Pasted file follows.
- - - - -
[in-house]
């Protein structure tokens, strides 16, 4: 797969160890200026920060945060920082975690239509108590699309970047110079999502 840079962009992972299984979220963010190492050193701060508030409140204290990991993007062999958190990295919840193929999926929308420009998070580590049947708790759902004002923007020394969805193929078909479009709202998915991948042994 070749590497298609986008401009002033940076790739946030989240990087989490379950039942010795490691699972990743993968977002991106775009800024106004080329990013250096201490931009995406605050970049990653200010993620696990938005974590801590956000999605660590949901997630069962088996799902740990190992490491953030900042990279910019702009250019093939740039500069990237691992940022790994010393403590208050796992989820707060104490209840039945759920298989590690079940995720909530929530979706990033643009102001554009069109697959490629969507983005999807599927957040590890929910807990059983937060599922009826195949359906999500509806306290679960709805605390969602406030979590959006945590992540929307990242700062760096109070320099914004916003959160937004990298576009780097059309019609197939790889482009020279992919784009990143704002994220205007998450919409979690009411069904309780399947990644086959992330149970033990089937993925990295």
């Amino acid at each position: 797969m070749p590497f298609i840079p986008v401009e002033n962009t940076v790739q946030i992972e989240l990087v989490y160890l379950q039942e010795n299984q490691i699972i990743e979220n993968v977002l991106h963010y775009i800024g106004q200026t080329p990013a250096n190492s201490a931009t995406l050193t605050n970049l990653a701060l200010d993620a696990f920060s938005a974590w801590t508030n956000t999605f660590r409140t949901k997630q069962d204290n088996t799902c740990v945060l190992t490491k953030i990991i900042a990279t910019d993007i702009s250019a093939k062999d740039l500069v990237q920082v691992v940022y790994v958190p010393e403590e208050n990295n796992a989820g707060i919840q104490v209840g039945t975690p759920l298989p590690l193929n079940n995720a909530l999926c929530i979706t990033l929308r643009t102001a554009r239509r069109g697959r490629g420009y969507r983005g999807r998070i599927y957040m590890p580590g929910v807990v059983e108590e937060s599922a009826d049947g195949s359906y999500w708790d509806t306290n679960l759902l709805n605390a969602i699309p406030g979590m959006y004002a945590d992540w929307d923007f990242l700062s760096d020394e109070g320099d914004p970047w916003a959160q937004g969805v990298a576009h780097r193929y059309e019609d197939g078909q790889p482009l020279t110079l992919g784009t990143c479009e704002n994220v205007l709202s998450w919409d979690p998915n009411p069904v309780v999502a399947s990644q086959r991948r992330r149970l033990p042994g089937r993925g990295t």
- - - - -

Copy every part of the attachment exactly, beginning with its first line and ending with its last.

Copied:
[in-house]
């Protein structure tokens, strides 16, 4: 797969160890200026920060945060920082975690239509108590699309970047110079999502 840079962009992972299984979220963010190492050193701060508030409140204290990991993007062999958190990295919840193929999926929308420009998070580590049947708790759902004002923007020394969805193929078909479009709202998915991948042994 070749590497298609986008401009002033940076790739946030989240990087989490379950039942010795490691699972990743993968977002991106775009800024106004080329990013250096201490931009995406605050970049990653200010993620696990938005974590801590956000999605660590949901997630069962088996799902740990190992490491953030900042990279910019702009250019093939740039500069990237691992940022790994010393403590208050796992989820707060104490209840039945759920298989590690079940995720909530929530979706990033643009102001554009069109697959490629969507983005999807599927957040590890929910807990059983937060599922009826195949359906999500509806306290679960709805605390969602406030979590959006945590992540929307990242700062760096109070320099914004916003959160937004990298576009780097059309019609197939790889482009020279992919784009990143704002994220205007998450919409979690009411069904309780399947990644086959992330149970033990089937993925990295």
């Amino acid at each position: 797969m070749p590497f298609i840079p986008v401009e002033n962009t940076v790739q946030i992972e989240l990087v989490y160890l379950q039942e010795n299984q490691i699972i990743e979220n993968v977002l991106h963010y775009i800024g106004q200026t080329p990013a250096n190492s201490a931009t995406l050193t605050n970049l990653a701060l200010d993620a696990f920060s938005a974590w801590t508030n956000t999605f660590r409140t949901k997630q069962d204290n088996t799902c740990v945060l190992t490491k953030i990991i900042a990279t910019d993007i702009s250019a093939k062999d740039l500069v990237q920082v691992v940022y790994v958190p010393e403590e208050n990295n796992a989820g707060i919840q104490v209840g039945t975690p759920l298989p590690l193929n079940n995720a909530l999926c929530i979706t990033l929308r643009t102001a554009r239509r069109g697959r490629g420009y969507r983005g999807r998070i599927y957040m590890p580590g929910v807990v059983e108590e937060s599922a009826d049947g195949s359906y999500w708790d509806t306290n679960l759902l709805n605390a969602i699309p406030g979590m959006y004002a945590d992540w929307d923007f990242l700062s760096d020394e109070g320099d914004p970047w916003a959160q937004g969805v990298a576009h780097r193929y059309e019609d197939g078909q790889p482009l020279t110079l992919g784009t990143c479009e704002n994220v205007l709202s998450w919409d979690p998915n009411p069904v309780v999502a399947s990644q086959r991948r992330r149970l033990p042994g089937r993925g990295t």